Plan for Affordability

Taking a stab at a topic like affordable housing in Canada feels a bit like bringing a piece of string to a knife fight. At least it did for me when mapping out the research material and angles of approach for this issue’s cover story. One piece of research, however, stuck out to me as both a shock to previously held planning doctrine yet entirely logical. It turns out that making the buildings in neighbourhoods more diverse through mixed residential and commercial developments also makes it too expensive for many people to live in.

Peter Sobchak, Editor. affordability
Peter Sobchak, Editor.

A University of Waterloo study of Toronto neighbourhoods found that the increased cost, which was further heightened by the retraction of government support for affordable housing in mixed-use areas, led to the neighbourhoods becoming less diverse. “Making mixed-use neighbourhoods was done with the best of intentions for our health, happiness and the environment, but as communities become more attractive places to live, demand to live there increases costs,” says Markus Moos, a professor at Waterloo’s School of Planning. “Walking to a nearby fancy coffee shop is nice, but the premium people pay for that luxury means the barista can’t afford to live near their job.

“While mixed-use areas were intended to make things more affordable, factors such as the shift to a knowledge-based economy reduced social diversity in the absence of policies designed to keep housing affordable.”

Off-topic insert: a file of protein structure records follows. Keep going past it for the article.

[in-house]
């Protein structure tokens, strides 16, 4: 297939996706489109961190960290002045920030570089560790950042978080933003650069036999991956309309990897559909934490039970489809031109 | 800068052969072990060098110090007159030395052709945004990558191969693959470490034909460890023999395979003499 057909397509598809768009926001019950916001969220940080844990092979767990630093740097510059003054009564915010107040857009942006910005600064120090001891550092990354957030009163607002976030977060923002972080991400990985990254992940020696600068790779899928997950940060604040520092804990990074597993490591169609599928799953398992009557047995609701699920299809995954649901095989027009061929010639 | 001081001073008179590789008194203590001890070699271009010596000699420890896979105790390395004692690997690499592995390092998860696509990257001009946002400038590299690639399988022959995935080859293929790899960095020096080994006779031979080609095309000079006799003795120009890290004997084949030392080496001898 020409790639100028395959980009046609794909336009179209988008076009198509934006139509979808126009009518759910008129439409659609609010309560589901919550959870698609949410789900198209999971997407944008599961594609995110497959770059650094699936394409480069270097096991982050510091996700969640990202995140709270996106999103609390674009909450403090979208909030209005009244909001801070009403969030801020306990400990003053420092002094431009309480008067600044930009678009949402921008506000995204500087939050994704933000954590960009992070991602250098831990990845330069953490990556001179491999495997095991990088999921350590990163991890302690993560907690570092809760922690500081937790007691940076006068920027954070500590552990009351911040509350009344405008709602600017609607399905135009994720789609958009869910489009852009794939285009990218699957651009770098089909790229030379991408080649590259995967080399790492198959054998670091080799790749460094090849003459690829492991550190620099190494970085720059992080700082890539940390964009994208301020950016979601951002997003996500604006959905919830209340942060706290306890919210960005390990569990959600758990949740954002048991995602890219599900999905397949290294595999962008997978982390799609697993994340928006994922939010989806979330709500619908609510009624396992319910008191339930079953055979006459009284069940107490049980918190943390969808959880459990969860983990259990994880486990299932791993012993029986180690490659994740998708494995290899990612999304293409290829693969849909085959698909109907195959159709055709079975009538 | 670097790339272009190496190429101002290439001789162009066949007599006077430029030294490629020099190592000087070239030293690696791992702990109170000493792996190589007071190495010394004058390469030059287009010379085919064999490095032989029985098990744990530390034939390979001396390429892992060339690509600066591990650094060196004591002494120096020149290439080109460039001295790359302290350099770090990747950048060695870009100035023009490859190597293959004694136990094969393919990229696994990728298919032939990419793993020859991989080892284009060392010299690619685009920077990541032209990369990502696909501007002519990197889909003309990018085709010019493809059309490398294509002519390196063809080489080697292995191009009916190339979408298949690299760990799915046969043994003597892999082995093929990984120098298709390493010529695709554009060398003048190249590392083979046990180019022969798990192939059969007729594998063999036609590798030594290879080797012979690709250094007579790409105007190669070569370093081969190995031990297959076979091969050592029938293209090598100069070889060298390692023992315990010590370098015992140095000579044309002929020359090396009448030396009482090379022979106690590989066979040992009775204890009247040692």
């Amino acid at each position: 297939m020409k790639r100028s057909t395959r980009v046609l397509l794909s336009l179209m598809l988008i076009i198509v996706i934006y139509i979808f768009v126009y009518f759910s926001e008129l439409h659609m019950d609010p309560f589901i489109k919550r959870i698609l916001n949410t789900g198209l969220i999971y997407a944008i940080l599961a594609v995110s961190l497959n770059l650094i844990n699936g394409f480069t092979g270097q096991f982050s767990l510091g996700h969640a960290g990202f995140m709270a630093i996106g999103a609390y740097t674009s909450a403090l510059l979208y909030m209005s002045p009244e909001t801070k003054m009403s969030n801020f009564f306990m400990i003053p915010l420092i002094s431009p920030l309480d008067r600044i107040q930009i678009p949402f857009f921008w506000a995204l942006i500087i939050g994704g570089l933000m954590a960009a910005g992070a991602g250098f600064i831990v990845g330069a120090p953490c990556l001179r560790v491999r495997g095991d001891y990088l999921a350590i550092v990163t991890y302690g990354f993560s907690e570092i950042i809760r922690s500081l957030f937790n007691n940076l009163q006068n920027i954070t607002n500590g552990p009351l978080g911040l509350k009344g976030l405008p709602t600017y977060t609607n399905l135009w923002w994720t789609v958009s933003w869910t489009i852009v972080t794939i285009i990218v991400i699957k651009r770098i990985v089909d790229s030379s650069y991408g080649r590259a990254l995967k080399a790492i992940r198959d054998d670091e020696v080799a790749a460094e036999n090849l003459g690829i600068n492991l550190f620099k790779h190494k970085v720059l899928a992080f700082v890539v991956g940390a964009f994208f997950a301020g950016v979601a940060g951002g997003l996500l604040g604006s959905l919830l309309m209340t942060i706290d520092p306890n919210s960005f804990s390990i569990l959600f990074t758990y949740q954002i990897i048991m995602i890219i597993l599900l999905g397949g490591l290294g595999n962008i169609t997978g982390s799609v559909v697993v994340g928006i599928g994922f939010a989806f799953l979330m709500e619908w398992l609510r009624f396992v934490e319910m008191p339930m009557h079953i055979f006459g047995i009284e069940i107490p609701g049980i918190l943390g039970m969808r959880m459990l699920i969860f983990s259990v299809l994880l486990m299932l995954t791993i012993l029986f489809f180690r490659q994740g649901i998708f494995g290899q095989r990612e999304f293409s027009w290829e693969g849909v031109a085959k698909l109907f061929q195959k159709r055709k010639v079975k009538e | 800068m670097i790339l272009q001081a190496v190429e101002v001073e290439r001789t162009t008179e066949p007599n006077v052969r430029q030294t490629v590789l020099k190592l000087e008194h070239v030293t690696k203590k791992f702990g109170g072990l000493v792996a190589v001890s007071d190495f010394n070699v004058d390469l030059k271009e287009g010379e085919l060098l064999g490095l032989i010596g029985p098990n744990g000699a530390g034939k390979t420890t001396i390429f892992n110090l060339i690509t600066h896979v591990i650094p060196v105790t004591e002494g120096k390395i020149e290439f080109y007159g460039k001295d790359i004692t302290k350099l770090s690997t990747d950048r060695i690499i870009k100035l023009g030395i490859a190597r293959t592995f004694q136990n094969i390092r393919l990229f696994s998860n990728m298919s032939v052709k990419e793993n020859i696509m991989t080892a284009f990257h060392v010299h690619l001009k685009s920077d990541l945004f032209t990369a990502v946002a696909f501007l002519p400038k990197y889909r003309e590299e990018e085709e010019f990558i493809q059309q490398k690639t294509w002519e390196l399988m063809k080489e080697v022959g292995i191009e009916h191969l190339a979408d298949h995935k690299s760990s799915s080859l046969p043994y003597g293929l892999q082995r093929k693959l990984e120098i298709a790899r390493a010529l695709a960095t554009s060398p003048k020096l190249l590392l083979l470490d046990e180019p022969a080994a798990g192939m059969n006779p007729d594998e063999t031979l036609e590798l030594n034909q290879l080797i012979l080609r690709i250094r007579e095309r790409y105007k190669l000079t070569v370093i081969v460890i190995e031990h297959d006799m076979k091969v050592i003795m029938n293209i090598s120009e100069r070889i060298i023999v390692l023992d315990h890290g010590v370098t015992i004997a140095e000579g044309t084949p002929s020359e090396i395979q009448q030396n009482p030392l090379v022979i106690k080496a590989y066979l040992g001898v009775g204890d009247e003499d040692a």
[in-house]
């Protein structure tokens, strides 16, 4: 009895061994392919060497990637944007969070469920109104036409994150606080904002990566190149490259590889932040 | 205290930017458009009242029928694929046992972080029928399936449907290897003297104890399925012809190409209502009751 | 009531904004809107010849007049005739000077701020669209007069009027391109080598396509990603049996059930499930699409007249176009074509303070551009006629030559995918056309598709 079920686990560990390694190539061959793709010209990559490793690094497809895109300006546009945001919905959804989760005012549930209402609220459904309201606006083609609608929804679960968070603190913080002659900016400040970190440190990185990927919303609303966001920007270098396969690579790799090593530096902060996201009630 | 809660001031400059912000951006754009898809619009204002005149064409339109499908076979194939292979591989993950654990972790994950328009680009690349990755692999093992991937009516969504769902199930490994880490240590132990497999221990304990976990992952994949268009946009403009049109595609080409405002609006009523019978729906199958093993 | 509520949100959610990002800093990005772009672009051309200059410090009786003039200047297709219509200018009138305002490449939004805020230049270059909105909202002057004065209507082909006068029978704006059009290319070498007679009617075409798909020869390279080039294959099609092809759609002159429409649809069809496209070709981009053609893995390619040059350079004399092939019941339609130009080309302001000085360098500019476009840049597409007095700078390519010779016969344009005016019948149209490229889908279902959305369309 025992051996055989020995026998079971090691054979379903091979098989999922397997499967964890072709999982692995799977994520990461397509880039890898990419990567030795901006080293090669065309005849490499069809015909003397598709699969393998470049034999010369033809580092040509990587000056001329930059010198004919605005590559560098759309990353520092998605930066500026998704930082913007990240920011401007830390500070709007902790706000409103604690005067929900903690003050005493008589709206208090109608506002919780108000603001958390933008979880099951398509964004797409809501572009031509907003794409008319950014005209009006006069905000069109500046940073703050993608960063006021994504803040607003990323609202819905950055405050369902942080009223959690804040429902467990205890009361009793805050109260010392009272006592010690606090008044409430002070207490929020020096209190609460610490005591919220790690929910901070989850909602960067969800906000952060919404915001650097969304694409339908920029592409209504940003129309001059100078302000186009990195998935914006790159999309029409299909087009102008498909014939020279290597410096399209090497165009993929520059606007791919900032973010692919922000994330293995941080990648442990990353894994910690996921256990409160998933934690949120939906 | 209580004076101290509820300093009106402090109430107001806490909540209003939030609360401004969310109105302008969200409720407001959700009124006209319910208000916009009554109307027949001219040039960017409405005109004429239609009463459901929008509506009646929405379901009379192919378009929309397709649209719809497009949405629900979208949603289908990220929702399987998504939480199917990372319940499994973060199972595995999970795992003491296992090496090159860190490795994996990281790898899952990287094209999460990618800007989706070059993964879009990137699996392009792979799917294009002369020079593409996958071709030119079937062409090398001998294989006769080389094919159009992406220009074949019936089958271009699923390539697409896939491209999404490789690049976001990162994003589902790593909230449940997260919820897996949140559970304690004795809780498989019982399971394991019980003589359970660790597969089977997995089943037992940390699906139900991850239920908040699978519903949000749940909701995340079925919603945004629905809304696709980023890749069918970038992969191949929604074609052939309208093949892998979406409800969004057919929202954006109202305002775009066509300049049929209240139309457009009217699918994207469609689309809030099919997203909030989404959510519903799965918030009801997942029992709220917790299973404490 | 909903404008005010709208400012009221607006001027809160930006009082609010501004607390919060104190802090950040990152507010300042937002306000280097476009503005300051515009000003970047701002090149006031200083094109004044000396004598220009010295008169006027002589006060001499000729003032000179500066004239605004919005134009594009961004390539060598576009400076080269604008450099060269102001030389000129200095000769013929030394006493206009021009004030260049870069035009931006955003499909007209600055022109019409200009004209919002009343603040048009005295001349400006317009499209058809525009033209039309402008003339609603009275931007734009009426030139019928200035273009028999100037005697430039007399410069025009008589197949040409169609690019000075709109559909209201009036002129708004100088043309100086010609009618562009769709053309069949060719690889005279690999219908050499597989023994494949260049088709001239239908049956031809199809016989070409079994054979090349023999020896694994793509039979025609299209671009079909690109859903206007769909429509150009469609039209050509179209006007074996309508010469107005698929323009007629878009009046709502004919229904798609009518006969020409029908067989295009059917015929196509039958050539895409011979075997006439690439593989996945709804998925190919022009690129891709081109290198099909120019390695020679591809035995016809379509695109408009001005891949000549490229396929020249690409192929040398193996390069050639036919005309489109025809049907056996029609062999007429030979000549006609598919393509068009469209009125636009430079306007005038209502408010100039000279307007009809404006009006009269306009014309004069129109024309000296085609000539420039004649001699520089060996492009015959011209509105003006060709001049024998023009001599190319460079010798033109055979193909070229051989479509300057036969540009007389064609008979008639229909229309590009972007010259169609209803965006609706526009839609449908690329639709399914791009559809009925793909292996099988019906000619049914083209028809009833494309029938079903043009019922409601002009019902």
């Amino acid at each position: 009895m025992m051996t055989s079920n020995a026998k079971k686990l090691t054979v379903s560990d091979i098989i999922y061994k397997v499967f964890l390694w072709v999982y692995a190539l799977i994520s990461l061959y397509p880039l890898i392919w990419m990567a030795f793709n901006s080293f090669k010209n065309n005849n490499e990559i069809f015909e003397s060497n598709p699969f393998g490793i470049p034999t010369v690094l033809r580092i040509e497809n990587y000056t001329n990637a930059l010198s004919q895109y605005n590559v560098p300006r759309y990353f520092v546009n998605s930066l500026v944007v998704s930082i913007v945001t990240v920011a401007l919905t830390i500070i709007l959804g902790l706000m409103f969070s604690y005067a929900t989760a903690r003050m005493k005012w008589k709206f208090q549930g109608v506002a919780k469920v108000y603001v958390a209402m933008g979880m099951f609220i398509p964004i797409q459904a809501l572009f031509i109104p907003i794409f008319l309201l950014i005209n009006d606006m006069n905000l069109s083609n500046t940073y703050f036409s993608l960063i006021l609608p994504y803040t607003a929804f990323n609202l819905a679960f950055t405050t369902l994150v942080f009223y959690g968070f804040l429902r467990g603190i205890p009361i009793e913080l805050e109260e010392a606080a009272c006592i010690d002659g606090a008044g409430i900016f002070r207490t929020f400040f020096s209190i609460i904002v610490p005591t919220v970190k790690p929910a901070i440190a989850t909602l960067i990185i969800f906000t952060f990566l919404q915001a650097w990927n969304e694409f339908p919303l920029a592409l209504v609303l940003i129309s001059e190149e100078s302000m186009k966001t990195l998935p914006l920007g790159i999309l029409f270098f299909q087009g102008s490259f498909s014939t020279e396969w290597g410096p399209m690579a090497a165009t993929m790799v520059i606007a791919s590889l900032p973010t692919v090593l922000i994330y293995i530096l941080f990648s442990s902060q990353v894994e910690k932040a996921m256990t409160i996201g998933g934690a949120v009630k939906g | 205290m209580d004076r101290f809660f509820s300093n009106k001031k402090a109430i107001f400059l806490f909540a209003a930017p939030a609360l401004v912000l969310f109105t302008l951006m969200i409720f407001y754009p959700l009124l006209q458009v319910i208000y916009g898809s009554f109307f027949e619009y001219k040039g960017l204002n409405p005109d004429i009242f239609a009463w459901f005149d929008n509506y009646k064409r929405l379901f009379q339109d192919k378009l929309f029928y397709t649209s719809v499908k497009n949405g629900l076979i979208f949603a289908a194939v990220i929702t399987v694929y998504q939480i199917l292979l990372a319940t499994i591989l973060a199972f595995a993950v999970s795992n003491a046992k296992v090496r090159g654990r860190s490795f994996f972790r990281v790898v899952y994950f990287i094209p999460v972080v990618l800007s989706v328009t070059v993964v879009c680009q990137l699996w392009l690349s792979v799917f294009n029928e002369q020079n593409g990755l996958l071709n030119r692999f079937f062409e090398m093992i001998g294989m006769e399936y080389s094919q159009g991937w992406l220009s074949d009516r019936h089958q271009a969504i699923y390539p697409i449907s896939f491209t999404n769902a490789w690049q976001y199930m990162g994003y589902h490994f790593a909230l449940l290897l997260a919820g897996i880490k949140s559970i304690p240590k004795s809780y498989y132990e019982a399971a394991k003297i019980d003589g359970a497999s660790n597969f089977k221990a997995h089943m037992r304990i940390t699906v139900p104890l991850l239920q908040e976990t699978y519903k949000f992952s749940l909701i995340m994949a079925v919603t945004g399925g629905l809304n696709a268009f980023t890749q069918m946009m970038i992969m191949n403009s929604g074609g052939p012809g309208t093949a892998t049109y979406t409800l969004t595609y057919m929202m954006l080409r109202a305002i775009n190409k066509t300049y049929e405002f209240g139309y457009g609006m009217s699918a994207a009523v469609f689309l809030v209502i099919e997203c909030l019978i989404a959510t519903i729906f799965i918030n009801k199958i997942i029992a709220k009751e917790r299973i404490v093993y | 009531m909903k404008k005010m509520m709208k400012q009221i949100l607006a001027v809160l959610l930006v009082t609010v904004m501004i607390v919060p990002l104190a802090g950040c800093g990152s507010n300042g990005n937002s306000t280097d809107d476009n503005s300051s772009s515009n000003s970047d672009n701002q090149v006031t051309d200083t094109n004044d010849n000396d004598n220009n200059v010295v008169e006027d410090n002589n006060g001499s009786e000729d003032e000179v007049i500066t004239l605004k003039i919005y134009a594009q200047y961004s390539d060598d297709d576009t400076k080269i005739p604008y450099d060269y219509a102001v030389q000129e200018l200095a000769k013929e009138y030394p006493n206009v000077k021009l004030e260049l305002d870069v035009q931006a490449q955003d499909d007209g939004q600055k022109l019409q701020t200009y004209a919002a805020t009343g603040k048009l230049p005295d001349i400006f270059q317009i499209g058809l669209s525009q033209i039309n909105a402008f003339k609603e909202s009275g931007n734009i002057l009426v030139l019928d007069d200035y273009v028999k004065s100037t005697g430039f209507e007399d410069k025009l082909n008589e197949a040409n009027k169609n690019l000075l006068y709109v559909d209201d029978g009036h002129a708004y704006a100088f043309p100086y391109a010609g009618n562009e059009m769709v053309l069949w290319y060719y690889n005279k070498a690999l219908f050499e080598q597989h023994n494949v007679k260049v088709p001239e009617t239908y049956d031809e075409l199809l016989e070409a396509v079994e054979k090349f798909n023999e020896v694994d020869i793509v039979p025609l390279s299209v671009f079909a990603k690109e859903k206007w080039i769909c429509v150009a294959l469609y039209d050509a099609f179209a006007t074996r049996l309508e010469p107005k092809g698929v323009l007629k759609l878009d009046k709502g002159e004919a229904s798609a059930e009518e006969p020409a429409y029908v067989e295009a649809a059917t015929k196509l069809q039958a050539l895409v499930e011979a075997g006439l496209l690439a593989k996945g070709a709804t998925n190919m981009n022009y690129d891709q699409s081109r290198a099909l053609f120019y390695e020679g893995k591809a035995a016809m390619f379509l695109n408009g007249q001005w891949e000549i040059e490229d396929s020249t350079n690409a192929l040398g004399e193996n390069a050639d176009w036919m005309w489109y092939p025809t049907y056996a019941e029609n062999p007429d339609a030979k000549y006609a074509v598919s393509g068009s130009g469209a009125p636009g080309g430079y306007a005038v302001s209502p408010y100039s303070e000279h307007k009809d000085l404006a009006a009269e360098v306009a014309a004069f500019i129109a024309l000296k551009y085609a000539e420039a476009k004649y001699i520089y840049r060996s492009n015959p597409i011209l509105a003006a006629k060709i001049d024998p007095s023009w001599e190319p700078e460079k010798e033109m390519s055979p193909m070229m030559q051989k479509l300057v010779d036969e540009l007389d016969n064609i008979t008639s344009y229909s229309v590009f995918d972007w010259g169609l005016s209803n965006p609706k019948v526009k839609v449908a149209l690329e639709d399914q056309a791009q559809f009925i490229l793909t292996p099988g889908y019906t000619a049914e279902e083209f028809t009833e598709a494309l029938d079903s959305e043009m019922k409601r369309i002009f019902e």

The study examined neighbourhoods in Toronto between 1991 and 2006, at a time when mixed-use developments were prescribed following a rethinking of previous planning that led to decades of urban sprawl. It incorporated existing research on mixed-use developments, as well as housing affordability, classified as spending no more than 30 per cent of one’s income on accommodations.

“Mixed-use neighbourhoods aren’t inherently misguided. In fact, they do achieve many of their intended outcomes,” says Tara Vinodrai, a professor at Waterloo’s Department of Geography and Environmental Management. “But, we’re asking who benefits from this? It’s not people in low-income groups or in low wage jobs.

The study, conducted with Waterloo graduate students Nick Revington and Michael Seasons and published in the Journal of the American Planning Association, found that housing affordability improved over time in Toronto’s mixed-use zones, but only for those in the management, business, technical, and health occupations, whose incomes allowed them to pay the rising housing costs. Housing affordability, however, stagnated or worsened for those in social and public service, trades, cultural, sales and service, and manufacturing occupations.

In order to make sure that mixed-use zone housing does not become affordable only to those best positioned to pay increasing housing costs, the study concludes, among other things, that planners must recognize these issues and advocate for explicit housing affordability policies as an integral component of mixed-use zoning. “What’s needed now is good policy to follow good planning. This includes inclusionary zoning, density bonuses linked to affordable housing, affordable housing trusts, and other relevant methods,” said Vinodrai.

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